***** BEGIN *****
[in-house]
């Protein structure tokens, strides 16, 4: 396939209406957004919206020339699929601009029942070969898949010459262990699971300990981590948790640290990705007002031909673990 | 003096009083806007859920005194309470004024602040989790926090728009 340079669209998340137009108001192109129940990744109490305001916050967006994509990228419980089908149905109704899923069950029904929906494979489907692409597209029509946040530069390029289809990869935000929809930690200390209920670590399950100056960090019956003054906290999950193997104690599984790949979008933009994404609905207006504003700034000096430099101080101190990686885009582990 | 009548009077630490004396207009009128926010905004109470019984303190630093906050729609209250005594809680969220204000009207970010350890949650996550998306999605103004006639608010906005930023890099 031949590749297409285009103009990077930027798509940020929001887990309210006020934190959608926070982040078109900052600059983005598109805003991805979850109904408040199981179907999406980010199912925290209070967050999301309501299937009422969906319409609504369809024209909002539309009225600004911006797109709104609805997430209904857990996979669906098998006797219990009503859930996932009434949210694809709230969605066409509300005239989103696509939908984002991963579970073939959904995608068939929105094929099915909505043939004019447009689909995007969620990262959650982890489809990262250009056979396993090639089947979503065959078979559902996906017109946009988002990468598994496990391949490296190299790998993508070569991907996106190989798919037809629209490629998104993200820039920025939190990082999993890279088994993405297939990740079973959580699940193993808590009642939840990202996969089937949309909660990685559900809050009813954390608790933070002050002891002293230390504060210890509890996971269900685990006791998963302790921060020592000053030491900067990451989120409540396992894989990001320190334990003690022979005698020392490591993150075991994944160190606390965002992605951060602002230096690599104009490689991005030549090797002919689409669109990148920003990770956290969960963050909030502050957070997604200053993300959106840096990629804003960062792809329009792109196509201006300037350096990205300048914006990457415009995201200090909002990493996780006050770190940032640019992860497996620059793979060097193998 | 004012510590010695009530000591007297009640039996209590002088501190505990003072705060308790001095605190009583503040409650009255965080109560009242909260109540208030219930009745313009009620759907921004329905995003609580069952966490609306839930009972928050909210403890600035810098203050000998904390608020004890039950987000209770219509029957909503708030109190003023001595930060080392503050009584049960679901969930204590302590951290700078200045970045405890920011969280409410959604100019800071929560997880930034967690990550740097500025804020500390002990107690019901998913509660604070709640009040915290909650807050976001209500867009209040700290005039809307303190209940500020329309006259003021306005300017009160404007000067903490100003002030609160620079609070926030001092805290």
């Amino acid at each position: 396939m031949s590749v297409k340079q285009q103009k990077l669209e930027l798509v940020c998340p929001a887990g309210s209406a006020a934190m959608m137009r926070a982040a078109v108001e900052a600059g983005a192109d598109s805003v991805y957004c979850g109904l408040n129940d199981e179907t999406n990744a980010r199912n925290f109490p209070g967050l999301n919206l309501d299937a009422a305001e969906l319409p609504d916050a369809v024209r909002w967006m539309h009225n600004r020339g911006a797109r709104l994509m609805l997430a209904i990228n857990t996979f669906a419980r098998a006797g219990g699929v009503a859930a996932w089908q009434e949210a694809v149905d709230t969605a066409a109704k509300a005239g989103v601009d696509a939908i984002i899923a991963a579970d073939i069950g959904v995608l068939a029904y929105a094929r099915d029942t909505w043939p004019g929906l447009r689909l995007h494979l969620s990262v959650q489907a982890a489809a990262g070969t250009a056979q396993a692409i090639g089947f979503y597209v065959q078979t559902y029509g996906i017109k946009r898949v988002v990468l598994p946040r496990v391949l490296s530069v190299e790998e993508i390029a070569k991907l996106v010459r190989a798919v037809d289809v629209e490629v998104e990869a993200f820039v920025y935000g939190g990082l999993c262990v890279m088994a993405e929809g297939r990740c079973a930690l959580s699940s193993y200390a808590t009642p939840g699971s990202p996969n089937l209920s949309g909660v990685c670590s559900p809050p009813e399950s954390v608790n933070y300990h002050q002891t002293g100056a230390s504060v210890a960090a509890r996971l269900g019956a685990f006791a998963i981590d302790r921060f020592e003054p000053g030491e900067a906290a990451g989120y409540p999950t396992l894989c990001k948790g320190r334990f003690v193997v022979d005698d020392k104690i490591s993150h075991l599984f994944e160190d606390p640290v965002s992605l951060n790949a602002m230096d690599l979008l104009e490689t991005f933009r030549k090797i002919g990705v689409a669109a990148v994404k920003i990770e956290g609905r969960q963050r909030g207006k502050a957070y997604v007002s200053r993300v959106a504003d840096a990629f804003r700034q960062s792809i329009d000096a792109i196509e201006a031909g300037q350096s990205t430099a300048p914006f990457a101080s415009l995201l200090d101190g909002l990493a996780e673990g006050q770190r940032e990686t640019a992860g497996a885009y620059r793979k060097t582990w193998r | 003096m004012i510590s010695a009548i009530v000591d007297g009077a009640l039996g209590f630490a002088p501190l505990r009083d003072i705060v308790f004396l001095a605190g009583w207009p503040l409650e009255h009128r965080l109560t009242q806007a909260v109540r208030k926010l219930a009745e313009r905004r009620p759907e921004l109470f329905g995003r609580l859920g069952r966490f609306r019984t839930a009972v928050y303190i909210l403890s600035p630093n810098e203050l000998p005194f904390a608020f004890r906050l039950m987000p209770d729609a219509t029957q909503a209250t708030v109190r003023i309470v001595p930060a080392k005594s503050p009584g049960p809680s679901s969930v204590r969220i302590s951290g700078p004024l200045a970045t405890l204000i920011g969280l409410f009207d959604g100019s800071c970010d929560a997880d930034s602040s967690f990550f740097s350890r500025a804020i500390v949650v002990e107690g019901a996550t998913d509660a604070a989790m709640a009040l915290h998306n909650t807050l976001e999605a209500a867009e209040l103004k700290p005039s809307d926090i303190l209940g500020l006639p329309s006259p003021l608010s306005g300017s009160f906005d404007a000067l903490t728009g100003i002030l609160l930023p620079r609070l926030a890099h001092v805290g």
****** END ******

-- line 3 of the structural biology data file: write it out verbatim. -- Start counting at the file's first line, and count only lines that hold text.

């Amino acid at each position: 396939m031949s590749v297409k340079q285009q103009k990077l669209e930027l798509v940020c998340p929001a887990g309210s209406a006020a934190m959608m137009r926070a982040a078109v108001e900052a600059g983005a192109d598109s805003v991805y957004c979850g109904l408040n129940d199981e179907t999406n990744a980010r199912n925290f109490p209070g967050l999301n919206l309501d299937a009422a305001e969906l319409p609504d916050a369809v024209r909002w967006m539309h009225n600004r020339g911006a797109r709104l994509m609805l997430a209904i990228n857990t996979f669906a419980r098998a006797g219990g699929v009503a859930a996932w089908q009434e949210a694809v149905d709230t969605a066409a109704k509300a005239g989103v601009d696509a939908i984002i899923a991963a579970d073939i069950g959904v995608l068939a029904y929105a094929r099915d029942t909505w043939p004019g929906l447009r689909l995007h494979l969620s990262v959650q489907a982890a489809a990262g070969t250009a056979q396993a692409i090639g089947f979503y597209v065959q078979t559902y029509g996906i017109k946009r898949v988002v990468l598994p946040r496990v391949l490296s530069v190299e790998e993508i390029a070569k991907l996106v010459r190989a798919v037809d289809v629209e490629v998104e990869a993200f820039v920025y935000g939190g990082l999993c262990v890279m088994a993405e929809g297939r990740c079973a930690l959580s699940s193993y200390a808590t009642p939840g699971s990202p996969n089937l209920s949309g909660v990685c670590s559900p809050p009813e399950s954390v608790n933070y300990h002050q002891t002293g100056a230390s504060v210890a960090a509890r996971l269900g019956a685990f006791a998963i981590d302790r921060f020592e003054p000053g030491e900067a906290a990451g989120y409540p999950t396992l894989c990001k948790g320190r334990f003690v193997v022979d005698d020392k104690i490591s993150h075991l599984f994944e160190d606390p640290v965002s992605l951060n790949a602002m230096d690599l979008l104009e490689t991005f933009r030549k090797i002919g990705v689409a669109a990148v994404k920003i990770e956290g609905r969960q963050r909030g207006k502050a957070y997604v007002s200053r993300v959106a504003d840096a990629f804003r700034q960062s792809i329009d000096a792109i196509e201006a031909g300037q350096s990205t430099a300048p914006f990457a101080s415009l995201l200090d101190g909002l990493a996780e673990g006050q770190r940032e990686t640019a992860g497996a885009y620059r793979k060097t582990w193998r | 003096m004012i510590s010695a009548i009530v000591d007297g009077a009640l039996g209590f630490a002088p501190l505990r009083d003072i705060v308790f004396l001095a605190g009583w207009p503040l409650e009255h009128r965080l109560t009242q806007a909260v109540r208030k926010l219930a009745e313009r905004r009620p759907e921004l109470f329905g995003r609580l859920g069952r966490f609306r019984t839930a009972v928050y303190i909210l403890s600035p630093n810098e203050l000998p005194f904390a608020f004890r906050l039950m987000p209770d729609a219509t029957q909503a209250t708030v109190r003023i309470v001595p930060a080392k005594s503050p009584g049960p809680s679901s969930v204590r969220i302590s951290g700078p004024l200045a970045t405890l204000i920011g969280l409410f009207d959604g100019s800071c970010d929560a997880d930034s602040s967690f990550f740097s350890r500025a804020i500390v949650v002990e107690g019901a996550t998913d509660a604070a989790m709640a009040l915290h998306n909650t807050l976001e999605a209500a867009e209040l103004k700290p005039s809307d926090i303190l209940g500020l006639p329309s006259p003021l608010s306005g300017s009160f906005d404007a000067l903490t728009g100003i002030l609160l930023p620079r609070l926030a890099h001092v805290g």